Baseball | New York Post
Walking in from the bullpen at Riverfront Stadium that muggy Wednesday evening, Rick Wise knew he was in for some trouble. He’d been fighting the flu for days. In his previous start at Shea Stadium, he’d wheezed through five innings, allowing seven hits to the light-hitting Mets in a 6-5 loss for his Phillies. He still felt lousy.
“But it was my turn to take the ball,” Wise says. “So I was going to take the ball, because nobody much cared if you were feeling 100 percent. If it’s your day, it’s your day.”
The bullpen session had been terrible. His warm-ups before the bottom of the first were just as bad. Somehow, he induced Pete Rose and George Foster to ground out, and struck out Lee May. He walked to the dugout figuring he’d just gotten away with larceny.
“It felt like my ball was stopping midway to the plate,” Wise recalls over the telephone with a chuckle from his longtime home in Beaverton, Ore. “I mean, I had nothing.”
Larry Bowa, playing shortstop that night, backs up that memory.
“It’s a funny game, though,” Bowa says. “The nights you feel terrible, sometimes those are the nights you do something amazing.”
Across the next 90 minutes that June 23 of 1971, the heat helped Wise, sweating away his misery. Cincinnati, defending NL champs, was scuffling that year but still the Big Red Machine of lore: Rose, Johnny Bench, Tony Perez, May, Hal McRae. But they were also jumpy, hacking at a lot of first pitches.
Meanwhile, Wise did what pitchers have always longed to do when allowed to take a slot in a batting order: help his own cause. In the top of the fifth, Ross Grimsley hung a high slider and Wise drilled it over the left-field fence, turning a 1-0 lead to 3-0. He retired the first 16 Reds he faced, then allowed a walk to Dave Concepcion. Usually a fly ball pitcher, he handcuffed everyone; only five balls left the infield.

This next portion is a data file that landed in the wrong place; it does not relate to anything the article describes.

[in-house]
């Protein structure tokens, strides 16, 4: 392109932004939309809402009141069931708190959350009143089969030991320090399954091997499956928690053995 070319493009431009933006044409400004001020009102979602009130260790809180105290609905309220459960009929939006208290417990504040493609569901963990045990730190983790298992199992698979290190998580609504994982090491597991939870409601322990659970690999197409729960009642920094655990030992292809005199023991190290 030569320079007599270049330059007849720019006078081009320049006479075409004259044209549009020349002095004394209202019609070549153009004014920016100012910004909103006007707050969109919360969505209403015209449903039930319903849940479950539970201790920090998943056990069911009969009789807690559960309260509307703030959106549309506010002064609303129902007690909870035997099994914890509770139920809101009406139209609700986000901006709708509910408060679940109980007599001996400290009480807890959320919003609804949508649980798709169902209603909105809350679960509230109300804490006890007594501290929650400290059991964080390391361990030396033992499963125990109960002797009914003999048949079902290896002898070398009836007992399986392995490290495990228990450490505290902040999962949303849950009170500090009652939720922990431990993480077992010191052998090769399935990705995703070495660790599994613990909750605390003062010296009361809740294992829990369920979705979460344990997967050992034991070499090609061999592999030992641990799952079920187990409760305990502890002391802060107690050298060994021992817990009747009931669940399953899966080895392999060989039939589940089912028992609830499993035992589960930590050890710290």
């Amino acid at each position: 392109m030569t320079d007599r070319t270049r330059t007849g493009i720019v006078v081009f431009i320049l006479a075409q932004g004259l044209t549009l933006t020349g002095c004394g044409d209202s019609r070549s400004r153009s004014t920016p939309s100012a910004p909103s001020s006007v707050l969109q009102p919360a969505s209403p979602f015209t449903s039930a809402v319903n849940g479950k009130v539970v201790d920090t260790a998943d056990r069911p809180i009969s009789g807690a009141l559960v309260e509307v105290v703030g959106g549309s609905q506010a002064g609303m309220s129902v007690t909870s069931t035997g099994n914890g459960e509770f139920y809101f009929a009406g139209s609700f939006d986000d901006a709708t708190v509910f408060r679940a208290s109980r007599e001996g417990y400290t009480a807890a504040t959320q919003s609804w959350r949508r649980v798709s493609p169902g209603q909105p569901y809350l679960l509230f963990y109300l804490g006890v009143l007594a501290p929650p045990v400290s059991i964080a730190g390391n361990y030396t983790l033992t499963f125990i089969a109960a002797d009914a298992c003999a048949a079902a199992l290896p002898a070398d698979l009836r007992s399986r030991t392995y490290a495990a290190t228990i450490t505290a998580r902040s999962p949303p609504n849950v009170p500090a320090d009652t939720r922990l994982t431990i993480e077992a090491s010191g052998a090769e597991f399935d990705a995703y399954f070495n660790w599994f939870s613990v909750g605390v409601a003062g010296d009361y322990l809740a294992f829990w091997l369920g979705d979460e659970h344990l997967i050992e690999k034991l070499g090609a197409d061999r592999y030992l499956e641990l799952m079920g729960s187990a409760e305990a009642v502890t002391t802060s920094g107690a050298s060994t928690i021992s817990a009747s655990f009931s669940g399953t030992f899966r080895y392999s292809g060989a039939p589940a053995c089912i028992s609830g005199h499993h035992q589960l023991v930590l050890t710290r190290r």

“But you always knew one thing when you faced those Reds,” Wise says, “you never could score too many runs against them.”
So Wise did what he could to help: Leading off the eighth, he worked a 2-0 count against Clay Carroll, then looked down to third-base coach George Myatt who immediately turned his back. “I took that as a green light,” Wise said. And when Carroll grooved one, Wise clobbered that, too.
“One of those nights,” Wise says.
“Just thrilling to watch,” says Bowa.
It was more than that. It was, unquestionably, one of the greatest games a player ever enjoyed. In the ninth, one out to go, Pete Rose slapped a full-count fastball straight into John Vukovich’s glove at third. Think of it: A no-hitter. Two home runs. Ninety-four pitches. Against the most celebrated offensive team of the 1970s. All in a tidy 1 hour and 53 minutes.
The DH came to the American League two years later, and will inevitably become law in the NL, too — and could be permanent by the time the next CBA is ratified. And that will make it official, and forever.
June 23, 1971: The best day a pitcher ever had.
“I’m very proud of that game,” Wise says, wonder still in his voice 49 years later. “I’m the only player in history to throw a no-no and have two home runs. That’s really something.”
Wise was no fluke with the bat. He hit six homers that ’71 year, 15 for his career. One of his biggest disappointments was playing four years for the Red Sox (leading them with 19 wins in 1975; winning epic Game 6 in relief) and never got a crack at Fenway’s left-field wall.
“It felt like you could just tap it over that monster,” he says, “and as a pitcher you’re certainly well aware of that. Broke my heart to never take aim at it.”
Wise had a terrific career, 188-181 across 18 seasons with five teams, including his first-ever win on June 21, 1964 — the nightcap of a Father’s Day doubleheader in which Jim Bunning pitched a perfect game against the Mets in the opener.
“Rick was a battler,” Bowa says. “He was traded the next year straight-up for Steve Carlton and you look at that now different than you did then. They were two very good pitchers. It seemed an absolutely even trade.”
But even Lefty, for all 329 wins and 4,136 strikeouts, never had a day quite like Rick Wise did on June 23, 1971. Because nobody ever did.
“I just wanted to give my team a chance to win every time I pitched,” Wise says, and no pitcher has ever better lived up to that credo. And none ever will.